Are new drugs effective or hazardous?
Researchers have discovered that new prescription drugs have a one in five chance of causing serious reactions after they have been approved, with systematical reviews revealing that 1.9 million hospitalisations a year are attributed to using new medication.
The Harvard Law report explained that 840,000 patients given new drugs had a serious adverse reaction, with experts concluding that prescription drugs are tied with stroke as the 4th leading cause of death in the United States. The European Commission adds that 200,000 patients in the EU die due to prescription medication, ramping the total up to 328,000 deaths across both America and the EU. Independent reviews over the past 35 years have found that only 11-15% of newly approved drugs have significant clinical advantages over existing medication, although it is the 85-89% of other medication that tends to flood the drug market. The experts claim that about four fifths of the $70 billion spent on drugs since 2000 has actually been on effective and innovative medication instead of minor variations.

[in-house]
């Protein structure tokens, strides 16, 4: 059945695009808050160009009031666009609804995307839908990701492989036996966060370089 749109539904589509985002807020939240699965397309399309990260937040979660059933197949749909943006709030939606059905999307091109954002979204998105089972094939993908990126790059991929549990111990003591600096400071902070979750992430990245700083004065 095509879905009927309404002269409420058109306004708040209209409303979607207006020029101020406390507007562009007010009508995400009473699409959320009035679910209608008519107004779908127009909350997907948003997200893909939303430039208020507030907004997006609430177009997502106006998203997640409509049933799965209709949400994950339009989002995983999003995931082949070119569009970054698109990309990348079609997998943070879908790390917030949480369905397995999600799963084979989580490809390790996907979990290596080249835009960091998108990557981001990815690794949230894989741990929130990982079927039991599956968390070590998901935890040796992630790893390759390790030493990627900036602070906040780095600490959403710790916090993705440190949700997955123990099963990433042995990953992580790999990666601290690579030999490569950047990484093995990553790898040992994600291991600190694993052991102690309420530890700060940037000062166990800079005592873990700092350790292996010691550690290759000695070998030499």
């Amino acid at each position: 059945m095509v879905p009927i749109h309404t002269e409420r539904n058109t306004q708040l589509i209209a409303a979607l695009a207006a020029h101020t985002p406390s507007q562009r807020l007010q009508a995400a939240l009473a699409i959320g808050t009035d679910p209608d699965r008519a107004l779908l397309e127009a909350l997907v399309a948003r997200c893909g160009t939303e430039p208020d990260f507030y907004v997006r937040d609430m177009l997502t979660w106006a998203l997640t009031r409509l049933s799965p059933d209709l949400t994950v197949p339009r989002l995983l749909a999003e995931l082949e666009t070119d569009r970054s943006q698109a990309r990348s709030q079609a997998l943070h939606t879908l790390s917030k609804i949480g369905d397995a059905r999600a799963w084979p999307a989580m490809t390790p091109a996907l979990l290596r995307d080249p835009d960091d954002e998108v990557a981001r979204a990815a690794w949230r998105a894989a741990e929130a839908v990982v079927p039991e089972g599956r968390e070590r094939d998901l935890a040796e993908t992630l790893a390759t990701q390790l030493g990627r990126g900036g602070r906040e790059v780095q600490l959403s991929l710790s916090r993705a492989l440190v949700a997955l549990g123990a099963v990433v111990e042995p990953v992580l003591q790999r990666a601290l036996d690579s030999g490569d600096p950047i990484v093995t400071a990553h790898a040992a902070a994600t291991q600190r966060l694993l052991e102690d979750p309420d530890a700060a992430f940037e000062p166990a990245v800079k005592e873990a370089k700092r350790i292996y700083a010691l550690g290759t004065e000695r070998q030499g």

The pharmaceutical industry has it’s own opinions however, stating that similar drugs have advantages as it offers doctors choice when prescribing, especially if a patient does not respond to one variation of the drug. The industry also claims that even small adjustments and additions show development and improvements and could contribute to bigger achievements. Marc-Andre Gagnon however discusses the ‘hidden business model’ that is used by drug companies, where they minimise risks and do not continue to develop drugs that won’t produce a potential profit. Net return on revenues within the industry escalated from 10% in the 1970’s to 19% in 2010.
New FDA policies to get more drugs reviewed faster so that they can reach patients sooner in fact mean that drugs are approved with less evidence of being safe or effective. A systematic study of shortened reviews found that each 10-month reduction results in an 18% increase in serious adverse reactions, an 11% increases in hospitalisations, and a 7.2% increase in deaths.
A team from the London School of Economics concludes that requiring comparative evidence before approval informs all decision makers of the relative merits of new treatments. Also, it “could encourage manufacturers to concentrate on the development of new drugs in therapeutic areas with few or no alternatives.”